Although these and other data suggest that keratoepithelin may be implicated in tumor development and progression, the role of keratoepithelin in malignancy in general is as yet unclear. In particular, it has remained unclear whether keratoepithelin plays a role in pediatric malignancies. We have therefore examined the molecular and biological consequences of keratoepithelin in neuroblastoma, the most common extracranial childhood malignancy.

If not stated otherwise, all chemicals were purchased from Sigma (Taufkirchen, Germany), Fluka (Buchs, Switzerland), Merck (Schwalbach, Germany), or local suppliers.

Cell culture. Kelly and IMR5 neuroblastoma cells were cultured in RPMI 1640 (Cambrex, Verviers, Belgium) containing 1% penicillin/streptomycin and 10% FCS (Biochrom, Berlin, Germany).

Cells transfected with vectors were continuously selected in the above medium containing G418 (100 μg/mL; Invitrogen, Carlsbad, CA).

Cloning of keratoepithelin cDNA. Keratoepithelin mRNA was isolated from activin A–transfected Kelly cells. Reverse transcription was done using Omniscript reverse transcriptase (Qiagen, Hilden, Germany) according to the provided protocols. The cDNA was then subjected to PCR amplification using the following oligonucleotides, including appropriate restriction sites for cloning into pIRES2-EGFP-vector (BD Biosciences Clontech, Heidelberg, Germany; KE/IRES forward 5′-GTCGAGCTCCATGGCGCTCTTC-3′ for the SacI site and KE/IRES2 reverse 5′-CTGCCGCGGTGCATTCCTCCTG-3′ for the SacII site). Restriction enzymes were purchased from MBI Fermentas (St. Leon-Rot, Germany) and T4 ligase from Boehringer (Mannheim, Germany).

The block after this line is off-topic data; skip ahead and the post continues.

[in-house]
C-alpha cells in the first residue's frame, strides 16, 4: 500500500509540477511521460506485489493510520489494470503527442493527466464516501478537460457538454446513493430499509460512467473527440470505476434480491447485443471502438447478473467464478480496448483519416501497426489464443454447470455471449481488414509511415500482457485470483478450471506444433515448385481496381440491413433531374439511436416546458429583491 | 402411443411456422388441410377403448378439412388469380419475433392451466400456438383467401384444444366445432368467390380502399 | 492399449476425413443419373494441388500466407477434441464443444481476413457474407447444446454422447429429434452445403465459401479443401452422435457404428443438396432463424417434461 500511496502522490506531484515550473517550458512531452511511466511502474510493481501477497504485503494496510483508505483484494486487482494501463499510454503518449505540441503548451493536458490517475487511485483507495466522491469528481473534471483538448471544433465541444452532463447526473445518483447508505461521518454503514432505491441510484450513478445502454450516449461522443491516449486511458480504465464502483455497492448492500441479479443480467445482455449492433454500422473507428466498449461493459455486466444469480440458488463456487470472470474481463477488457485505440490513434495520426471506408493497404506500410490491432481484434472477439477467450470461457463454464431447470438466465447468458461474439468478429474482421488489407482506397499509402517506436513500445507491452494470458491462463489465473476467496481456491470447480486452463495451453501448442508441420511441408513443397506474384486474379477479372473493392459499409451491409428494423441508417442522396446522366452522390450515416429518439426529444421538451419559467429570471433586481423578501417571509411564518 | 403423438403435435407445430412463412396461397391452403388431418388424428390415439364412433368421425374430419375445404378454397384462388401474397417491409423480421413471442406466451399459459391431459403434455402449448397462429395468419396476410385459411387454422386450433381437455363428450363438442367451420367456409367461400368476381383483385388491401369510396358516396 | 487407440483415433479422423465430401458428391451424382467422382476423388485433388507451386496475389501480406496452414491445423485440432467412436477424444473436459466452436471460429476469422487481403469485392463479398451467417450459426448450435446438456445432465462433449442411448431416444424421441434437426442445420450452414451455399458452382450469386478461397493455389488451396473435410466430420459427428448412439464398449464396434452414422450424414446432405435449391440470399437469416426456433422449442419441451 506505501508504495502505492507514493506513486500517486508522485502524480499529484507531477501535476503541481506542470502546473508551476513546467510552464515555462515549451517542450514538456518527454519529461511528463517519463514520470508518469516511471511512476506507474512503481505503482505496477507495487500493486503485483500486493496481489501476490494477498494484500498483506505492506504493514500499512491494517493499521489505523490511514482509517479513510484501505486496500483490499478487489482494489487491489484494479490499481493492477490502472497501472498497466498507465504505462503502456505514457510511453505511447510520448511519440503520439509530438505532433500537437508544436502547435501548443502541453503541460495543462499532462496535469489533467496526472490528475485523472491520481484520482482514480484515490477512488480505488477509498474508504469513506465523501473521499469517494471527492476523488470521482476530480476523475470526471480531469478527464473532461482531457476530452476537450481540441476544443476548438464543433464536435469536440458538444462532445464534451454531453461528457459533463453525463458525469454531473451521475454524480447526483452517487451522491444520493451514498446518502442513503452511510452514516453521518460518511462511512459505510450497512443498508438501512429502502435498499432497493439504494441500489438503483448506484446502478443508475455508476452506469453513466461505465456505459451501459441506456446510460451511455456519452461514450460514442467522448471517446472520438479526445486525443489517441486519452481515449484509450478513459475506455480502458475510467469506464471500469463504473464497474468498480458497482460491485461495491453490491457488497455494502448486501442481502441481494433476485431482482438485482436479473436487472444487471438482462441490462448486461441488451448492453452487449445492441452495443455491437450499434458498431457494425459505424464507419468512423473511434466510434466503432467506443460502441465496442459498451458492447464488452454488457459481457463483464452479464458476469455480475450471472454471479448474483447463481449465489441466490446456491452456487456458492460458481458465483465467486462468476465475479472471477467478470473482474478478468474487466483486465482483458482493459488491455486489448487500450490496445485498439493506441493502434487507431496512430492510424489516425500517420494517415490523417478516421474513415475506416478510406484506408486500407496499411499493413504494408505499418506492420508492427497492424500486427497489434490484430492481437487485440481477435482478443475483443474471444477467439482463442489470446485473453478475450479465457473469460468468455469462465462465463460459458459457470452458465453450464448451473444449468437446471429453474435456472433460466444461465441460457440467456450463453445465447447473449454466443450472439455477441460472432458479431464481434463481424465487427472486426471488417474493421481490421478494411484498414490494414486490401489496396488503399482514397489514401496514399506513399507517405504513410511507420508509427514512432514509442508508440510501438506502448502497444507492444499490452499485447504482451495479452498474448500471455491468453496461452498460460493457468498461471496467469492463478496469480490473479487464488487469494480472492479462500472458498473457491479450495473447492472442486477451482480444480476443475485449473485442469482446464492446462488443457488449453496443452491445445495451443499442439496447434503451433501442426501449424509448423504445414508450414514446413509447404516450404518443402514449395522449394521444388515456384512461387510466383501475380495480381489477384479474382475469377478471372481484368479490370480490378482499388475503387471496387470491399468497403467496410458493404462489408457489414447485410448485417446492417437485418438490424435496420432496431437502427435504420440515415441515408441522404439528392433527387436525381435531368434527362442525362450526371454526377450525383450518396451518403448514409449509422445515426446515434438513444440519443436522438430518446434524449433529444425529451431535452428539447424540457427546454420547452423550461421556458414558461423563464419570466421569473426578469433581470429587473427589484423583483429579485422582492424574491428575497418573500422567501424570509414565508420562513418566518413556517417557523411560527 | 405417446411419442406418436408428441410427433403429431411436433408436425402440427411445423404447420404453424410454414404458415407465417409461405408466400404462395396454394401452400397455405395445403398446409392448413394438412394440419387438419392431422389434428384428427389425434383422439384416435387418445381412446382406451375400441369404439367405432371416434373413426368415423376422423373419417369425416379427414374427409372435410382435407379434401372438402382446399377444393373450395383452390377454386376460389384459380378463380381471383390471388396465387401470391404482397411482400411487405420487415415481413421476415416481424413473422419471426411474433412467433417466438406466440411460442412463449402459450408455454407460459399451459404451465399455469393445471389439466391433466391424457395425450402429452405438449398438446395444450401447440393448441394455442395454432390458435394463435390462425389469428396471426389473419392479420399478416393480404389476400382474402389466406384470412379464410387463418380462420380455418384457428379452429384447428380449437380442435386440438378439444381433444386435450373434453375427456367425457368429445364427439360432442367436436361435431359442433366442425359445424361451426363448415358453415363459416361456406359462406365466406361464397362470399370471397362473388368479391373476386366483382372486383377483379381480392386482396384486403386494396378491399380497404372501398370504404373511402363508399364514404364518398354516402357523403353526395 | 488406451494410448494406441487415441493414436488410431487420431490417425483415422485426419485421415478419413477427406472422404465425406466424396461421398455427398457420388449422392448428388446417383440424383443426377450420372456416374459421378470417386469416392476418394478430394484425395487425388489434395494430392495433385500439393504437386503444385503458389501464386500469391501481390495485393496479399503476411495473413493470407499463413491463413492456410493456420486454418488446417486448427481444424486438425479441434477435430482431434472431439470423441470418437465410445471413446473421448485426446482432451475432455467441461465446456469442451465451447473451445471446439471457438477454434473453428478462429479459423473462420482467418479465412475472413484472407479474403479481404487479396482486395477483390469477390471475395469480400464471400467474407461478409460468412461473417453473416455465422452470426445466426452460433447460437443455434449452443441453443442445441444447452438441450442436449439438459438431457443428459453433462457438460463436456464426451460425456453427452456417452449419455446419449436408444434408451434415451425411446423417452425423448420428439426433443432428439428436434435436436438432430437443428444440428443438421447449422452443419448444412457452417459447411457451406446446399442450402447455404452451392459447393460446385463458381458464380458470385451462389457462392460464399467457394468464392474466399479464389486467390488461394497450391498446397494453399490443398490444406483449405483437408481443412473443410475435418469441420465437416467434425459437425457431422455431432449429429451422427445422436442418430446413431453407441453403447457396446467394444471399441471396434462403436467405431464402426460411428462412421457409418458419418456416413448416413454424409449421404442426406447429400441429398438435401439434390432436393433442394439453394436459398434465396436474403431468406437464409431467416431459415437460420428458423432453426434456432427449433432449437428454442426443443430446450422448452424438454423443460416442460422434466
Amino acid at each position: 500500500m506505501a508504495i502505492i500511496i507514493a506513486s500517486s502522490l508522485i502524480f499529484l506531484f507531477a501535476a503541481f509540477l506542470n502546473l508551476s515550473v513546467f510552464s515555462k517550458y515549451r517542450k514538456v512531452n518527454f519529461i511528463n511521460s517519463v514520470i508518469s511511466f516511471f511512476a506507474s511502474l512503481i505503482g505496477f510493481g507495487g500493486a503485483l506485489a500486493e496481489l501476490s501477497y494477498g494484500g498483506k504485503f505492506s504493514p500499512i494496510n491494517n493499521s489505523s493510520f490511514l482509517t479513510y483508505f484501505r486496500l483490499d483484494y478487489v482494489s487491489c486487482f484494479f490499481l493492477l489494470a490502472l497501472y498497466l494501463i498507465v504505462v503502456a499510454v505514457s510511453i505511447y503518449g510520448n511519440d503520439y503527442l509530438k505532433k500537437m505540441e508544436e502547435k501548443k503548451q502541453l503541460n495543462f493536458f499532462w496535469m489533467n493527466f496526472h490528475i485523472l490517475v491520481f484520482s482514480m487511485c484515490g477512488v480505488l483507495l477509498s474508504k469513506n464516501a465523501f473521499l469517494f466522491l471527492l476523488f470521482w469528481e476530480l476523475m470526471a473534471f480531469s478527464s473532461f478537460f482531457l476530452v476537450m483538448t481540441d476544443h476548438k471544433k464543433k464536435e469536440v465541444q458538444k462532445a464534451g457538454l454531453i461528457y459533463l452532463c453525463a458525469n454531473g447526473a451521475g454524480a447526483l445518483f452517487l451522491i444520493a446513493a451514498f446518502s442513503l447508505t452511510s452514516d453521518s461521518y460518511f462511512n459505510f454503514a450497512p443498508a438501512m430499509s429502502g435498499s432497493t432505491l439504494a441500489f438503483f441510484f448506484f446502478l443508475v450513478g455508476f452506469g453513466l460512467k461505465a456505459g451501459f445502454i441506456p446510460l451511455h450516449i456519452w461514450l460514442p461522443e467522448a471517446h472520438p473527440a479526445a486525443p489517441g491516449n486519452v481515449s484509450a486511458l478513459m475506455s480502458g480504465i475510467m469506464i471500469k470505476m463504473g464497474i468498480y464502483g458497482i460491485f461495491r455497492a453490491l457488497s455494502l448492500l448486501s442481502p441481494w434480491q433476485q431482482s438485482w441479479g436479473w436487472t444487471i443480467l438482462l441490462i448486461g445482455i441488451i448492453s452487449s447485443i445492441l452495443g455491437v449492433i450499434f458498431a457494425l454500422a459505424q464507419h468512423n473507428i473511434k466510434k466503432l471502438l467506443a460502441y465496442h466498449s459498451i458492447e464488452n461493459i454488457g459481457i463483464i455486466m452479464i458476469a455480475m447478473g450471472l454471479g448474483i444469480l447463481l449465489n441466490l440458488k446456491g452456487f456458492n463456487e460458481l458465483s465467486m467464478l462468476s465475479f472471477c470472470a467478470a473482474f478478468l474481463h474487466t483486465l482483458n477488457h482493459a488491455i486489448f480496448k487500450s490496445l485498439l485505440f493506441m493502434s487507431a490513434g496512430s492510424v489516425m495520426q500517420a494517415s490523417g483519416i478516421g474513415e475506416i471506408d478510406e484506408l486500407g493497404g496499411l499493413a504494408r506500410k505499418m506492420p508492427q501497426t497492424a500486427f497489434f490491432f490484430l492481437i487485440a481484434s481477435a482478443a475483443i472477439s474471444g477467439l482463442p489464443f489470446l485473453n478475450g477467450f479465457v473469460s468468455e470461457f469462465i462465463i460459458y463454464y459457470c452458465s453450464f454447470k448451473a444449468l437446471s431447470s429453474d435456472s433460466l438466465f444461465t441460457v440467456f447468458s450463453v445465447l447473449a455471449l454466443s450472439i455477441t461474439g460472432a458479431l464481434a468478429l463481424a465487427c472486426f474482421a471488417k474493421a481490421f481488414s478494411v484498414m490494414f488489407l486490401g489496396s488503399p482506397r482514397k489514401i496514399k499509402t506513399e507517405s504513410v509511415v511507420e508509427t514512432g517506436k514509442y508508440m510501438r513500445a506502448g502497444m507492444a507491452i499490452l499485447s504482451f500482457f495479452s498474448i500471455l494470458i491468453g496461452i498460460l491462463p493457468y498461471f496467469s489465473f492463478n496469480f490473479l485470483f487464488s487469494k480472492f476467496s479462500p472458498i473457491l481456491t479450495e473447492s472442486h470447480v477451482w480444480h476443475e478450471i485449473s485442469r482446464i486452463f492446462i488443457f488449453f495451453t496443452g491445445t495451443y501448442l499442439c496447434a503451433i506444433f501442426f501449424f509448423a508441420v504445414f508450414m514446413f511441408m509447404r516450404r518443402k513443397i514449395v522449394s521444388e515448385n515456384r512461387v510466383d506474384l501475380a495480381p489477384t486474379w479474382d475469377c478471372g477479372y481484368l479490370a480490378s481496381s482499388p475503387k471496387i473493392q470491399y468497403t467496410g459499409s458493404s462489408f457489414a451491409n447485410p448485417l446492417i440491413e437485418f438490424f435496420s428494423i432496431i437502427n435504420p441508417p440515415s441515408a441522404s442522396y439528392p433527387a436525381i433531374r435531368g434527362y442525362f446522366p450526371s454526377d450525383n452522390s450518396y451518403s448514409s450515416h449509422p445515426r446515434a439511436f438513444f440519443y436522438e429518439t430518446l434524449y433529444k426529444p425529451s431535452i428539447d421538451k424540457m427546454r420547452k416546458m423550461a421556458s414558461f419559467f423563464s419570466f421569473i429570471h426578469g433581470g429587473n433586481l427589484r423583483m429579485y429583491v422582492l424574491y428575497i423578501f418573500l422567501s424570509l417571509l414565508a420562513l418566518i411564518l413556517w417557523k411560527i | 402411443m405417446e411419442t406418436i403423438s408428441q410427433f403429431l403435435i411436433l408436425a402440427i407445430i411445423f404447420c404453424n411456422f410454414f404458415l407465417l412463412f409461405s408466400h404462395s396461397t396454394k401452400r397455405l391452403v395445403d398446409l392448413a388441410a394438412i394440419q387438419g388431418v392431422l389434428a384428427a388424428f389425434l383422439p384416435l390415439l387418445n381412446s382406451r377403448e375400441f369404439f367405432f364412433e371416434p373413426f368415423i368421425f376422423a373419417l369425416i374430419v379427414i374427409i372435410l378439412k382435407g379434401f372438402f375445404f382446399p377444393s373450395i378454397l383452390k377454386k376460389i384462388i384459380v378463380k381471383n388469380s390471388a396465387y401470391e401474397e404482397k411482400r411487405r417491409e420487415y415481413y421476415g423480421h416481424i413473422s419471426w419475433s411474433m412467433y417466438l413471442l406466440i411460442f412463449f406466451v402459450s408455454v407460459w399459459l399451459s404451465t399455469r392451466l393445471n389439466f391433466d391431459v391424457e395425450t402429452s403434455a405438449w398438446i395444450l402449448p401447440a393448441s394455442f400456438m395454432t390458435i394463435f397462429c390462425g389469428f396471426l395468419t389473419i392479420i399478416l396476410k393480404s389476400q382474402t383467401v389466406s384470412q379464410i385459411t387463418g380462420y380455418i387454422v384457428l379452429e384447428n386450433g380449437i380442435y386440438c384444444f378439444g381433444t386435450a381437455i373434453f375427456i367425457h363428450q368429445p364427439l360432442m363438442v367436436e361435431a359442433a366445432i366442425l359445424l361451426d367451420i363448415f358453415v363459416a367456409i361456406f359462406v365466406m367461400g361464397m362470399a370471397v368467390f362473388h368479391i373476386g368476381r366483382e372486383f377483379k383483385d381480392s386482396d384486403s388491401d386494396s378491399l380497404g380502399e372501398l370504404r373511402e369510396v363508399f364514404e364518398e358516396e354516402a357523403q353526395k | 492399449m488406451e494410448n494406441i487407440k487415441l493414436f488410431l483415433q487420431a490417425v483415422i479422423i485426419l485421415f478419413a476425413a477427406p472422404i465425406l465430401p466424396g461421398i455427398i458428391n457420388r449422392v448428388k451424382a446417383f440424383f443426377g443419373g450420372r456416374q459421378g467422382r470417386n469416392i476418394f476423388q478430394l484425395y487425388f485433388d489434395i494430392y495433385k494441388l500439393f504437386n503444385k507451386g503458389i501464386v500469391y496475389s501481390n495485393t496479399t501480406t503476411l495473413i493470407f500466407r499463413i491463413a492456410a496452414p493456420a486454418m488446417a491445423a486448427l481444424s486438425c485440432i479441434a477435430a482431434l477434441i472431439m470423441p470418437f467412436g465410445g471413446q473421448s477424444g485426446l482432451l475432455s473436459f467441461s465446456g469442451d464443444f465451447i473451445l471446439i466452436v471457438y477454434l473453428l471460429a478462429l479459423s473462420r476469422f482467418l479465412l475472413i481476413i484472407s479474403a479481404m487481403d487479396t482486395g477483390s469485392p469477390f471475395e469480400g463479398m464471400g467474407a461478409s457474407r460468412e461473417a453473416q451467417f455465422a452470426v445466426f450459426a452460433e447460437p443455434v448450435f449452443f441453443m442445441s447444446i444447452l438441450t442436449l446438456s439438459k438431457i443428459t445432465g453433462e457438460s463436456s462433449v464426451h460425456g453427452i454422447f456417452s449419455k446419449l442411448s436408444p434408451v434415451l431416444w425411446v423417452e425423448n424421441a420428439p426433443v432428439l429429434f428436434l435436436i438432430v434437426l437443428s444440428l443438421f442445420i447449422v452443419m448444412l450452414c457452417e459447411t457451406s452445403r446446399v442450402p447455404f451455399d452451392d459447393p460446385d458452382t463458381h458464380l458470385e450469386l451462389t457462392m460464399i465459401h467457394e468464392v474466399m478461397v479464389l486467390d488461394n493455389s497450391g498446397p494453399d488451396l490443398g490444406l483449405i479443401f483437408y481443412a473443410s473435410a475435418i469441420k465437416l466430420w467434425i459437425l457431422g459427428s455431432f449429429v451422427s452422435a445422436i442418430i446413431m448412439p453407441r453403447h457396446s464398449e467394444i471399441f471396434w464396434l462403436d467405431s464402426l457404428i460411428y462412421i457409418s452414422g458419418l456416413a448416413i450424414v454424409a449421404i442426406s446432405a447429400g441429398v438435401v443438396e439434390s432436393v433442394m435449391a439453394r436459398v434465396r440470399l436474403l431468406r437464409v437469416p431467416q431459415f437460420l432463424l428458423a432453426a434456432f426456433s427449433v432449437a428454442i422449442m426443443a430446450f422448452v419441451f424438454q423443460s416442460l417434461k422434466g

Primers were synthesized by MWG Biotech (Ebersberg, Germany).

Transfection of cells. Stably transfected cells were established using Superfect reagent (Qiagen). Cells were diluted to 1,000 per 10-cm diameter dish in RPMI 1640 (10% FCS, 1% penicillin/streptomycin, and 600 μg/mL G418). When single colonies became visible, they were harvested with trypsin-moistened filter paper confetti and transferred to a 24-well plate for propagation.

RNA isolation. Cells were rinsed once with PBS and harvested with Trizol (Invitrogen) directly from the culture plate. Further RNA isolation was done according to the manufacturer's protocol.

Real-time reverse transcription-PCR. Reverse transcription was done with 2 μg total RNA using Omniscript reverse transcriptase according to the manufacturer's instructions.

Real-time PCR was done using the qPCR SYBR Green kit (Eurogentec, Seraign, Belgium) on a TaqMan thermocycler (ABI, Foster City, CA) according to the respective manuals.

Primers used were KE forward 5′-TTTATCGTAATAGCCTCTGCATTGA-3′and KE reverse 5′-CATGACAGTCCCCATTGGGG-3′, ATF3 forward 5′-CTCTGCGCTGGAATCAGTCA-3′ and ATF3 reverse 5′-CCTCGGCTTTTGTGATGGA-3′, dickkopf 1 (DKK1) sense 5′-AGGAAGCGCCGAAAACG-3′ and DKK1 reverse 5′-CACACATATTCCATTTTTGCAGTAATTC-3′, Jun dimerization protein 2 (JDP2) sense 5′-AGGGCACCCATCCAAGGA-3′ and JDP2 reverse 5′-CCGCGTTTTGGTTGCAA-3′, moesin sense 5′-ACTGGGCCGAGACAAATACAA-3′ and moesin reverse 5′-AATGCGCTGCTTGGTGTTG-3′, RGS 16 forward 5′-CCTTCAGATACTGTGGGACTCATG-3′ and RGS 16 reverse 5′-CCCTCATCATTAGCCCTTATTCA-3′, serpin B9 sense 5′-GGCATTTGGGAATTGTTGATG-3′ and serpin B9 reverse 5′-ACAGGTCTCTCTCCGCTGACA-3′, stanniocalcin 2 (STC2) sense 5′-GGAGCTCCCAGCAGAAAGG-3′ and STC2 reverse 5′-TTGACCAAACAGTGCTGGATCT-3′, and TFPI2 sense 5′-CGATGCTTGCTGGAGGATAGA-3′ and TFPI2 reverse 5′-ACACTGGTCGTCCACACTCACT-3′.